I gotta have my orange juice.

Jesu, Juva

Posts Tagged ‘Exodus

Redeemer

with 2 comments

It would be difficult to call a single book my best theological purchase ever, because of the different ways that books can come to us at just the right time and can interact with and build upon each other. Lewis was a particular help to me because I was in a season of doubt. If Van Til hadn’t taught me to be a conscious Calvinist, I would never have needed Carson to steer me out of the hyper-Calvinist ditch, nor would I have been willing to work hard enough at Vos to learn more. And Middle-earth and Narnia are clearly in the running. Plus, I just haven’t read enough to be making such lofty pronouncements.

But realizing this, and even though I’m only partway into it, in my own small way I think the James Jordan audio collection will stand as my best theological purchase ever. Jordan has really incredible insights into the Bible. There are many books worth of material here; five months in and I have only made it through his Genesis lectures and partway into Exodus. But I am hooked, and if nothing else, I feel much better prepared and much more excited for family Bible reading. Jordan has the ability to illuminate many of the “weird” parts of the Bible so that they begin to make sense, and I’m having to give up some patronizing attitudes toward parts of history. It’s exciting to see someone wrestling with why God gave us particular details or obscure passages, even if we don’t have yet have enough information to answer that in every case. Jordan is constantly drawing out vast connections throughout Scripture, including rich symbolism and typology. Here’s a small but surprising example: combining Genesis 39:1, 39:20-23, and 41:10, we see that Joseph never left Potiphar’s house in his imprisonment! It is not clear whether the “keeper of the prison” is Potiphar himself or another of Potiphar’s servants. Regardless, Potiphar seems to have recognized that God blessed him through Joseph, and perhaps even recognized Joseph’s innocence (which would heighten the injustice of Joseph’s imprisonment).

This week I am listening to Jordan’s comments on Exodus 21. While drawing connections to related passages elsewhere in the Pentateuch, he observes that Hebrew uses a single word, goel or ga’al, to convey both the idea of the kinsman redeemer and the avenger of blood. So the word conveys a person’s status as next-of-kin as much as it does these distinct responsibilities attached to it. Jordan has several valuable observations to make on the blood avenger; in particular, he distinguishes it from a mere family feud by showing it to be a real civil responsibility to guard against bloodguilt (Numbers 35:30-34). Otherwise the land itself will rise up to serve as avenger instead (as in Genesis 4:10-12, Leviticus 20:22, Leviticus 26:18-20). Considering the cities of refuge, Jordan points out that the death of the high priest’s cleansing the land (Numbers 35:28) is another type of Jesus.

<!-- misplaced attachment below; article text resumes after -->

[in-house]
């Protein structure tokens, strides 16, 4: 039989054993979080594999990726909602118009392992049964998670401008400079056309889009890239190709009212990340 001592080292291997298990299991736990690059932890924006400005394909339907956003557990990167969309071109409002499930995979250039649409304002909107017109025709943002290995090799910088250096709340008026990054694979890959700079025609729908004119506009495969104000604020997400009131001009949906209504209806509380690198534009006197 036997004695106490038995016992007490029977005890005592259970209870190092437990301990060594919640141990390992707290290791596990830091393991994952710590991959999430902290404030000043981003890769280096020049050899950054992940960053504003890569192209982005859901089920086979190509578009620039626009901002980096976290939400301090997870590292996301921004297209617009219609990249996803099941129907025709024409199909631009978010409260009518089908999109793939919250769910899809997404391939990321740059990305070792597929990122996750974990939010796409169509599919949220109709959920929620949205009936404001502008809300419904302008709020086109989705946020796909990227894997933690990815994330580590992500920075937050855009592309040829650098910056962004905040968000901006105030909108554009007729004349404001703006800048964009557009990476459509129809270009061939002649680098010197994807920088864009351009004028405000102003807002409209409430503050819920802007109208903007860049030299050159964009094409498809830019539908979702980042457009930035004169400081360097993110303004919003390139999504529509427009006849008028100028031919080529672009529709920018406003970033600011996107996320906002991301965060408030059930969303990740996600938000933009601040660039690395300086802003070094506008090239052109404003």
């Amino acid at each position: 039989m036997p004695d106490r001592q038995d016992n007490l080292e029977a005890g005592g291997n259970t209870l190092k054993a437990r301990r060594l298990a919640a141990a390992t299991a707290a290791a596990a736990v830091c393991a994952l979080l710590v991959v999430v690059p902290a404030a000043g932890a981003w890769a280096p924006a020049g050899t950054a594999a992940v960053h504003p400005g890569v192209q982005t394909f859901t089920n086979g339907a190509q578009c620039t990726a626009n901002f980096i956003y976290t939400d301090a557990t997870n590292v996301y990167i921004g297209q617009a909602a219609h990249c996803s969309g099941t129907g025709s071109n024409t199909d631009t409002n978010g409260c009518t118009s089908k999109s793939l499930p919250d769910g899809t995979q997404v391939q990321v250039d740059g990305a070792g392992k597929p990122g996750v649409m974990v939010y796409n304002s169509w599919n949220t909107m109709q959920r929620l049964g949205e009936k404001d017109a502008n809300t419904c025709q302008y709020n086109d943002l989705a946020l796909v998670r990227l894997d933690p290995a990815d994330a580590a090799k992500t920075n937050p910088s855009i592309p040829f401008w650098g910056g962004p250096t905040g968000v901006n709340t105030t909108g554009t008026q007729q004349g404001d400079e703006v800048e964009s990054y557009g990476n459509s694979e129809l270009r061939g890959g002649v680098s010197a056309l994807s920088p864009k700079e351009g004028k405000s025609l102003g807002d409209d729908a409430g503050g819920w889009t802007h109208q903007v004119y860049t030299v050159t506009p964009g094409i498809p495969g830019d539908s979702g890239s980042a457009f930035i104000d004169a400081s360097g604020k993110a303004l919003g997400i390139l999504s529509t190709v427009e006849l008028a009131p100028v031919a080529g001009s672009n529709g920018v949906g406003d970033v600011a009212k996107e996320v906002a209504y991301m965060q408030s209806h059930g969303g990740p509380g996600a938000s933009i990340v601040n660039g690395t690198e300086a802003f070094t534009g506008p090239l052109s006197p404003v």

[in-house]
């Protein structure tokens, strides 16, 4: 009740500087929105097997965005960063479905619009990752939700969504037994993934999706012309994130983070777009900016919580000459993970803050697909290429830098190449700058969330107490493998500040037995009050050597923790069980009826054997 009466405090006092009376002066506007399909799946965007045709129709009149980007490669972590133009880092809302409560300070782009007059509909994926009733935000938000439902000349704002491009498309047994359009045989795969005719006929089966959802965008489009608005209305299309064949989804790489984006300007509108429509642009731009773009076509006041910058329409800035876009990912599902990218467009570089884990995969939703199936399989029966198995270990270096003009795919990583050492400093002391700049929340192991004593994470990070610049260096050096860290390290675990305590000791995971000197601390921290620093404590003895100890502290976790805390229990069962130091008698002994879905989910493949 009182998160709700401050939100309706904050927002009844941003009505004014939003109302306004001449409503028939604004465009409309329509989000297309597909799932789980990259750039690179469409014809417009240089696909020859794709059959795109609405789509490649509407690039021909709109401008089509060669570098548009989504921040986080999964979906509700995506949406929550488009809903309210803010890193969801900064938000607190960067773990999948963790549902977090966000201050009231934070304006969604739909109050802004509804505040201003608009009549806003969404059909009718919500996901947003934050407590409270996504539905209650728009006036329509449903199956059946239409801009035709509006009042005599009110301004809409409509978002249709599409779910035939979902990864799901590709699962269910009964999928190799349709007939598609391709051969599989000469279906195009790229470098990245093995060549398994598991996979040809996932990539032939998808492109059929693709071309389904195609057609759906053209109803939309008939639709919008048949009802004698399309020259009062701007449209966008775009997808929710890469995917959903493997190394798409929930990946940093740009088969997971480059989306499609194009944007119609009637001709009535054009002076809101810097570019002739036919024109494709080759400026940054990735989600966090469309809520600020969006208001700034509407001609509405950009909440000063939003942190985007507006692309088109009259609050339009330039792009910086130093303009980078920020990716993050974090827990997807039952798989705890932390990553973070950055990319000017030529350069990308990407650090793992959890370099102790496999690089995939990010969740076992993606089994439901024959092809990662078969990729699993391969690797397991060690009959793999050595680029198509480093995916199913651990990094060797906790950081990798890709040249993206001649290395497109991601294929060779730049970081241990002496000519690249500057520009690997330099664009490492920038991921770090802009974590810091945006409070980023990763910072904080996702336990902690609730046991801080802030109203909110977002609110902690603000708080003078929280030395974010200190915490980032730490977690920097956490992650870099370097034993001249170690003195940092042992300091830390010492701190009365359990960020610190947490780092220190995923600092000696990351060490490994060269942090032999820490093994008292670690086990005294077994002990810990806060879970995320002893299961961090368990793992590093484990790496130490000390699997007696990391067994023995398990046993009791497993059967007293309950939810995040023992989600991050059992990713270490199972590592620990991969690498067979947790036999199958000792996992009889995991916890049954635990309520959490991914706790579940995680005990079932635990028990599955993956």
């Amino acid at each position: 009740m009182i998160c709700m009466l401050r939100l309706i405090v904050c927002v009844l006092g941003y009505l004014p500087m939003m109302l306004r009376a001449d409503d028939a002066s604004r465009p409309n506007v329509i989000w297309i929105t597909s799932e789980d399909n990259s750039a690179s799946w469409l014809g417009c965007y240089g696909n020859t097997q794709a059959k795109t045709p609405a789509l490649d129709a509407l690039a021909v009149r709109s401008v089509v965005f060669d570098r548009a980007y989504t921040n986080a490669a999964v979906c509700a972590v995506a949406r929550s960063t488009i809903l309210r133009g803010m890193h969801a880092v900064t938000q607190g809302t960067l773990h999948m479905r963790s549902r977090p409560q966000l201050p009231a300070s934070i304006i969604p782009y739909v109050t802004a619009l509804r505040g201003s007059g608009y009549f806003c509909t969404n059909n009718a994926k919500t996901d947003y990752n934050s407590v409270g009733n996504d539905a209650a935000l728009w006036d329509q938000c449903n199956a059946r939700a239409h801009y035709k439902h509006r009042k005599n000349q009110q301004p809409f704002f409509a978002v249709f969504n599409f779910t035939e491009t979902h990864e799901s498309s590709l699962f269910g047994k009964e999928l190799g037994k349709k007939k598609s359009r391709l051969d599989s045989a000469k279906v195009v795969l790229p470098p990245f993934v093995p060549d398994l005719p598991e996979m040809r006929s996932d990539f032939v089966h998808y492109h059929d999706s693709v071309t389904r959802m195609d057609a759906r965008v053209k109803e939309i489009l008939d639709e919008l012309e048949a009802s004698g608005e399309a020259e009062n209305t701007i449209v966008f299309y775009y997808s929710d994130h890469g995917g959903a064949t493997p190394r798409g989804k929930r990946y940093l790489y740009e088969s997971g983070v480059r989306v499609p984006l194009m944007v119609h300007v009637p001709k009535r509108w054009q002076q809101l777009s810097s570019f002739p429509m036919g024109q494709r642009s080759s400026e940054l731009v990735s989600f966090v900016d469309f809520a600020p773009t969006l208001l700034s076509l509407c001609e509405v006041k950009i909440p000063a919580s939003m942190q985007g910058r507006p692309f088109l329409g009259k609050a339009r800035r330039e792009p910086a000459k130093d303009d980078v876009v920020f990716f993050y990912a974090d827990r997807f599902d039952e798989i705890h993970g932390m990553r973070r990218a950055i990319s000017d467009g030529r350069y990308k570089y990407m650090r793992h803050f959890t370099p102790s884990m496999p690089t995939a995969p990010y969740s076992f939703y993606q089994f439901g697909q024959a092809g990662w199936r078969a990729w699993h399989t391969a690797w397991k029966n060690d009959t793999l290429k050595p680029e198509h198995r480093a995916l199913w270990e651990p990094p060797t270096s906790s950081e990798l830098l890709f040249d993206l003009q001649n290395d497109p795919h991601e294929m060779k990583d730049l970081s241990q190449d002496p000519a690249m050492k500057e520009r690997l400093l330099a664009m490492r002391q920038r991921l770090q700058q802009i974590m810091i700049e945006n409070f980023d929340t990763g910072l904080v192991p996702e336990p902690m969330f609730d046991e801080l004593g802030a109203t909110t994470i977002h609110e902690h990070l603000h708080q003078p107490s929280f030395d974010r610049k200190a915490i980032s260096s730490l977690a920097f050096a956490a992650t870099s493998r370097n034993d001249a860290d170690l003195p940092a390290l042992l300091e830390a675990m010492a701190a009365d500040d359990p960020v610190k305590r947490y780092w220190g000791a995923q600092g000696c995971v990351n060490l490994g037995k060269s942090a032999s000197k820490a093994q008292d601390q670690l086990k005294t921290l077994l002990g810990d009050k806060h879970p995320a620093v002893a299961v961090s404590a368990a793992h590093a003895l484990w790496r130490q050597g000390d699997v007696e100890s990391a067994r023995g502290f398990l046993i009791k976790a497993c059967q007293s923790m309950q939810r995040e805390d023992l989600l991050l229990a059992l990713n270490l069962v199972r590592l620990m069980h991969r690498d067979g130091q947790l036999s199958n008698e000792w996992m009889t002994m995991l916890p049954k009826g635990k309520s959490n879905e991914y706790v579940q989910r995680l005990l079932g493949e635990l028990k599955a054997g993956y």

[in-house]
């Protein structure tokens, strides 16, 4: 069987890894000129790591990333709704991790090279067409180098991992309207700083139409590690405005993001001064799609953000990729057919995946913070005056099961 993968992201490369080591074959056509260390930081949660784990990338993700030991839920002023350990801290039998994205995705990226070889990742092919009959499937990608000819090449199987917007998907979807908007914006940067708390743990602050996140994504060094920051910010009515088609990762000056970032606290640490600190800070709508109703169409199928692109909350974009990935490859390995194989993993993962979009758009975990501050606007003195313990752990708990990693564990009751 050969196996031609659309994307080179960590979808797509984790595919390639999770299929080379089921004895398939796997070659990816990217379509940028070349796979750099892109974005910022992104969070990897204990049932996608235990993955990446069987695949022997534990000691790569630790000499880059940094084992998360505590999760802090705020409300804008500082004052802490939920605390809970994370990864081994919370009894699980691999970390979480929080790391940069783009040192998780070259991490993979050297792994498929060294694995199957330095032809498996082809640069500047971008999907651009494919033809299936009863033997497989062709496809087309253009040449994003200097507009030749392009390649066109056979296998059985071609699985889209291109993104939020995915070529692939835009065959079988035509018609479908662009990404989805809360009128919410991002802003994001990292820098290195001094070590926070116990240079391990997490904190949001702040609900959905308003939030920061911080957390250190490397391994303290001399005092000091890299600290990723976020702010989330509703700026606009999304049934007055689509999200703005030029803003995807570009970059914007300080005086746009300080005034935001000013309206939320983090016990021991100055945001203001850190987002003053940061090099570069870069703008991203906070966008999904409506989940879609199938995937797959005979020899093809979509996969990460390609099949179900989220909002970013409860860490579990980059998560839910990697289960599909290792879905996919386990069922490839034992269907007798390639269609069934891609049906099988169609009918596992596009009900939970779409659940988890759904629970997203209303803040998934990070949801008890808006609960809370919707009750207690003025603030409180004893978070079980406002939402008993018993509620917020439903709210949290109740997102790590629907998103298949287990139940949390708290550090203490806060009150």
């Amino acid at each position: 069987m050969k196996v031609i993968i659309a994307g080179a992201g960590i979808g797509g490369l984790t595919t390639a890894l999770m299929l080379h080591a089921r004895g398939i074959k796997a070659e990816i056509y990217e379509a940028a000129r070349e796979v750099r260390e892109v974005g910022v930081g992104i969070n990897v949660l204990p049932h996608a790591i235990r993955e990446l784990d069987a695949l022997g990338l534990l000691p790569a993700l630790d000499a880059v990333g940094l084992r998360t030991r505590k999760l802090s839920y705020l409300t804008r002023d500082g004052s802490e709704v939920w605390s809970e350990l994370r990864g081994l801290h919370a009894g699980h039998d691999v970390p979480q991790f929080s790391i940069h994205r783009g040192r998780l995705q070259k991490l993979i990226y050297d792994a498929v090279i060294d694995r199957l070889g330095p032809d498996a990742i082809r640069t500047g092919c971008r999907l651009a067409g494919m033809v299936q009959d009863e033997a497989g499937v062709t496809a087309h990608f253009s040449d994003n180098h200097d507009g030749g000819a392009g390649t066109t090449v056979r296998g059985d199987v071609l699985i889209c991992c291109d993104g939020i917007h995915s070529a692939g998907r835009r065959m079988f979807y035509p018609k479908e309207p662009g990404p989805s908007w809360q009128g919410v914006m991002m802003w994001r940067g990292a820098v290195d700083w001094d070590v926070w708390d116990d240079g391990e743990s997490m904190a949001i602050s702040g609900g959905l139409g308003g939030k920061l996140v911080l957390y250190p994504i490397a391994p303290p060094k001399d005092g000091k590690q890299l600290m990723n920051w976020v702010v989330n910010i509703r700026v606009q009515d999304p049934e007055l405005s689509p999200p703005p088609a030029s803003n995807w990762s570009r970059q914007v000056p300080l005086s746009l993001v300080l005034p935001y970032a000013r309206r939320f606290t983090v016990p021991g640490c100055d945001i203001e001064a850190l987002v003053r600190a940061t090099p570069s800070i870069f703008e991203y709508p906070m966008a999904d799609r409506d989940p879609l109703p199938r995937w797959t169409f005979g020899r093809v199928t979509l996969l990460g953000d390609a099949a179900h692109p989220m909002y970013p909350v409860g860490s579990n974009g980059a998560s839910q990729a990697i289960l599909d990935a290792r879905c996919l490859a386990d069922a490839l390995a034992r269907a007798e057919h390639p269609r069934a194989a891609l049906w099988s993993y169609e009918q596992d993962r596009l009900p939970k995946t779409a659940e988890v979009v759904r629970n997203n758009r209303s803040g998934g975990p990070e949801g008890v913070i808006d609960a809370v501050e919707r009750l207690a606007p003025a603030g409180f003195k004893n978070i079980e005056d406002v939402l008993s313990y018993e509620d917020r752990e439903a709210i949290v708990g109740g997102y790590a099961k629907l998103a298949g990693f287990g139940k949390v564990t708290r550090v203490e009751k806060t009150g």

Jordan also makes the fascinating offhand remark that this dual use for goel lends further support for the doctrine of particular redemption (or limited atonement). First, it is not possible to identify Jesus as redeemer in the abstract: he is the redeemer of particular individuals who share a kinship with him. Second, we cannot separate the office of redeemer from that of avenger: as a redeemer there are others estranged from him who will suffer his vengeance. Like so many other things, it comes back to adoption.

I’m not trying to prove the doctrine of particular redemption in offering this, and if I were I would take pains to guard against the hyper-Calvinist idea that there is simply no sense in which Jesus shows kindness to those who perish, or in which he died for the sins of the whole world. But as someone who holds to particular redemption, this is a neat confirmation, as well as a great example of the sort of depth that Jordan routinely offers even in passing comments.

Picture source: Rembrandt.

Exodus

leave a comment »

Chapter summaries in Exodus.